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The already denuded technology sector is about to be stripped of yet more companies in the latest shake-up of industry definitions, pushing stock concentration to unprecedented highs.
Back in 2018 erstwhile tech titans Facebook (now Meta), Netflix, Twitter, Snap and Alphabet, the parent company of Google, were reclassified as communication services companies under the widely followed Global Industry Classification Standards (GICS) framework. With Amazon already classed as a consumer discretionary company, this means only one of the infamous five FAANGs — Apple — was actually technically still a tech stock.
Now Visa and Mastercard, two of the five largest remaining technology companies, are about to be reclassified as financials, alongside the likes of PayPal and Fiserv, while Automatic Data Processing and PayChex are among those being shipped off to industrials.
The moves will raise the weighting of Apple and Microsoft, which already account for a combined 44.4 per cent of the S&P 500 Information Technology sector, to almost 50 per cent.
“The changes reinforce our unfavourable view on tech exchange traded funds, which will grow more concentrated. We prefer equal-weighted sector ETFs,” said analysts at BofA Securities.
The impact will vary widely from fund to fund, however. The $158bn Invesco QQQ ETF (QQQ), often thought of as a tech fund, will be unaffected as it invests in the largest non-financial Nasdaq-listed companies irrespective of sector, ranging from PepsiCo to Walgreens Boots Alliance and Marriott International.
The repercussions for the $49bn Vanguard Information Technology ETF (VGT) and the $40.1bn Technology Select Sector SPDR ETF (XLK), the world’s two largest sector ETFs, according to data from Morningstar Direct, will differ, however — in part because some are already as tightly concentrated as US regulations permit.
Under the US Internal Revenue Code, regulated investment companies, which include funds, must ensure that no more than 25 per cent of their assets are invested in a single issuer, or company, at the end of each quarter, and that the sum of the weights of all issuers representing more than 5 per cent of the fund should not exceed 50 per cent.
The S&P 500 Technology Select Sector Index, tracked by XLK, already appears to be fully maxed out by these parameters, with Apple, Microsoft and Nvidia, the third-largest remaining tech company, having a combined weighting of 50.45 per cent, and Apple alone at 23.04 per cent.
This means their weight cannot rise any further post the rejig, which for S&P indices will occur after the close of trading on March 17.
As a result the index, and any fund tracking it such as XLK, will be underweight the big three, vis-à-vis their underlying market capitalisations, and overweight the remaining tech companies, headed by Broadcom, Cisco Systems and Salesforce.
Matthew Bartolini, head of SPDR Americas research at State Street Global Advisors, said the changes were “relatively minor from a weighting perspective and the fund will continue to have a very diversified exposure to the technology sector”.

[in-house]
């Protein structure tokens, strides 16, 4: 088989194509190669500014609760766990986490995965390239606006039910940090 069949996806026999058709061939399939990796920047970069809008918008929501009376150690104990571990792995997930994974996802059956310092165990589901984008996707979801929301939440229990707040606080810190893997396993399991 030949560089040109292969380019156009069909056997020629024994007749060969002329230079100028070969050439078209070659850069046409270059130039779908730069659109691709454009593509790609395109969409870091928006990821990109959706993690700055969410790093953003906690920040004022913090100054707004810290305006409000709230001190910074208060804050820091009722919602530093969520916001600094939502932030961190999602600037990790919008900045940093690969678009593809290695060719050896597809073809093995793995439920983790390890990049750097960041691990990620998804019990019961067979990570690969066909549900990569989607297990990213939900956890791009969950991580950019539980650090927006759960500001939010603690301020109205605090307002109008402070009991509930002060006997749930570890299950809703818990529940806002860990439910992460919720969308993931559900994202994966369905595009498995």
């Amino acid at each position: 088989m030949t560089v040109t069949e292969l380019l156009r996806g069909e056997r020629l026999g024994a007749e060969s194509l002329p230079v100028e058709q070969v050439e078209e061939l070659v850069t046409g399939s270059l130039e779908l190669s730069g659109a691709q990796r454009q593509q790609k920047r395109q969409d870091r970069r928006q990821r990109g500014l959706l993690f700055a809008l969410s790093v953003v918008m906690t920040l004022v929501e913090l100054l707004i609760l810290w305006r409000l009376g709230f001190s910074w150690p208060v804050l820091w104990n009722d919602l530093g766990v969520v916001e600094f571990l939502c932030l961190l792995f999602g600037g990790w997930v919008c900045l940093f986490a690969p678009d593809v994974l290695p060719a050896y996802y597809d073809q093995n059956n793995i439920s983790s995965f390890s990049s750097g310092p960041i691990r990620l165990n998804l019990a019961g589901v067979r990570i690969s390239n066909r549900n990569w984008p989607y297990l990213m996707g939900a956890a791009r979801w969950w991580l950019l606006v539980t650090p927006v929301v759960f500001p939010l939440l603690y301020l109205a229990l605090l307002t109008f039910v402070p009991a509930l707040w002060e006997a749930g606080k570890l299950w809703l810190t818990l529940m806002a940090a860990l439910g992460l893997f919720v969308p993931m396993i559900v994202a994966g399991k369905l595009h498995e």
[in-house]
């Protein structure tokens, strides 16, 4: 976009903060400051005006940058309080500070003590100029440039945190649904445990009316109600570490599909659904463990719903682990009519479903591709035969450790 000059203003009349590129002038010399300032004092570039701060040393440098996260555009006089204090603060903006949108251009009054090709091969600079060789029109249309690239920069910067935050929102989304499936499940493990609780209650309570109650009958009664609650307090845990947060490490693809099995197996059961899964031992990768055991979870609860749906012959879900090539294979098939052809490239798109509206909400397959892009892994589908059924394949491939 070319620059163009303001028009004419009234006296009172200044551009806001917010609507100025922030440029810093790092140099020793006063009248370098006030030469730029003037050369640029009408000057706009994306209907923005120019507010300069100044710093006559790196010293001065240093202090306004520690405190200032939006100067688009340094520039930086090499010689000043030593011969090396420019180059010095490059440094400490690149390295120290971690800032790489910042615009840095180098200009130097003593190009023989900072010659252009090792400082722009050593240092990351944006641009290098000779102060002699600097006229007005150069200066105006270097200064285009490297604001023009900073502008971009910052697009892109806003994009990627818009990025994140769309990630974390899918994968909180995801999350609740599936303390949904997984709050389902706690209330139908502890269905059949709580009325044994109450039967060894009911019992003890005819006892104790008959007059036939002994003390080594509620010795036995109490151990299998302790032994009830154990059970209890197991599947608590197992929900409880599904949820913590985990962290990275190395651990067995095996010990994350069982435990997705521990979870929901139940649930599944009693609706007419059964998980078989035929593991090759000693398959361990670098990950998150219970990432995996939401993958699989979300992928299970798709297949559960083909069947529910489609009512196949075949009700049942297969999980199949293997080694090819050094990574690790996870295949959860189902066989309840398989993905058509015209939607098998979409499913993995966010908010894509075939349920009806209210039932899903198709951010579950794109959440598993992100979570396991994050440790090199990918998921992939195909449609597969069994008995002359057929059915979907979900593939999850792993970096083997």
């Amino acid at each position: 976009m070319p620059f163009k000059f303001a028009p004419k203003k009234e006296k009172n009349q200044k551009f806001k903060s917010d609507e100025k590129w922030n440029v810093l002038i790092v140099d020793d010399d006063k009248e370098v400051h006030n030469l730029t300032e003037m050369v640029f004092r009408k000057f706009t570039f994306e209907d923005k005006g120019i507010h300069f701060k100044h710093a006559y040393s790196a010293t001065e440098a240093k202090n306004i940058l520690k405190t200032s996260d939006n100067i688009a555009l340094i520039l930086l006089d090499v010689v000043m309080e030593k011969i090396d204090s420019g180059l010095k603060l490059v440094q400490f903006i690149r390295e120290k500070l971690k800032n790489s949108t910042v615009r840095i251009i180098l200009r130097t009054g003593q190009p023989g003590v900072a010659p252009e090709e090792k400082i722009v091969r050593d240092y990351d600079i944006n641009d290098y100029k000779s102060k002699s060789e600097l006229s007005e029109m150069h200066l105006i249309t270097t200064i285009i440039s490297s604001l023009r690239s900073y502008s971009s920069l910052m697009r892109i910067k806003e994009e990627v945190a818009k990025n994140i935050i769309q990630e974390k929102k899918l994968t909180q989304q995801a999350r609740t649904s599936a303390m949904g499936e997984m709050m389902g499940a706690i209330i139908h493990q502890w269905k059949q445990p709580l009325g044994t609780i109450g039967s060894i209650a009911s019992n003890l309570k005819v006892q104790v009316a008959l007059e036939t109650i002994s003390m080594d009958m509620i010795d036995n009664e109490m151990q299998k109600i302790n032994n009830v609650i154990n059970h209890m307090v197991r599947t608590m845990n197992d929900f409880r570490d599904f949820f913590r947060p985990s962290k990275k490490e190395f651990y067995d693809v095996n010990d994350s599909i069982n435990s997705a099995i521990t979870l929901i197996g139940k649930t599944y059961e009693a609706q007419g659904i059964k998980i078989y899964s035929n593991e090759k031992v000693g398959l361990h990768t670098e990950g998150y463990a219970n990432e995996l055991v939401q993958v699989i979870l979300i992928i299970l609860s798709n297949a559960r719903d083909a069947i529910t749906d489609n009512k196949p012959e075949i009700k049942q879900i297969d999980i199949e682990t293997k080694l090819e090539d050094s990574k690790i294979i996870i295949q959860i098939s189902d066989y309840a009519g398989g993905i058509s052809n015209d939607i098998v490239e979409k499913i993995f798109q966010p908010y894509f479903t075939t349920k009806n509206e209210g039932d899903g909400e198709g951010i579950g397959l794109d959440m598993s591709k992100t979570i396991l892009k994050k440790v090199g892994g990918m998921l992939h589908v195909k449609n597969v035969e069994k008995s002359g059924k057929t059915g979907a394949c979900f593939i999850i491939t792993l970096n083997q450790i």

In contrast, VGT tracks small and mid-cap tech stocks, as well as the blue-chip names in the S&P 500, so its exposure to the largest companies is somewhat diluted.
As of January 31, the latest available data, VGT’s combined exposure to Apple, Microsoft and Nvidia was 43.6 per cent, giving it headroom to rise further when MSCI (whose index VGT tracks) implements the GICS changes, which will occur in May.
Thus VGT’s exposures will probably be in line with the underlying market caps, but it will become more concentrated in a handful of stocks.
Vanguard said it was still analysing the likely impact on its funds, but added that “GICS changes will have little impact on investors in broadly diversified equity funds, like Total Stock Market Index or 500 Index”.
The story is different again for the $8.8bn iShares US Technology ETF (IYW), which tracks a version of the Russell 1000 Technology index. FTSE Russell does not follow the GICS framework, instead using its own Industry Classification Benchmark.
As a result, IYW invests in some companies off limits to VGT and XLK, such as Meta, Alphabet and Pinterest. The forthcoming GICS changes will narrow the divide however, as FTSE Russell does not classify Visa and Mastercard as tech stocks (they are instead ranked as America’s two largest industrial companies).
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The ripples from the GICS rejig will spread further still. BofA believes it will lead to net selling of the payments giants, with tech funds selling $15bn worth of stock but financials funds buying just $11bn.
With a combined market cap of almost $800bn, Visa and Mastercard are on track to become the second and fourth-largest stocks respectively in the S&P 500 financials sector.
Bartolini supported the transfer of Visa and Mastercard saying they “should probably be in financials, given their relationship to the financial industry itself. That change is really welcomed by investors, as far as the conversations we have had,” he added.
As to the conflation of the FAANGs acronym with technology, Bartolini said: “It’s catchy, it caught on and it can lead to confusion.
“It became mainstream in the financial lexicon and it’s unlikely to go away, even though FAANGs is not representative of technology or innovation or high growth.”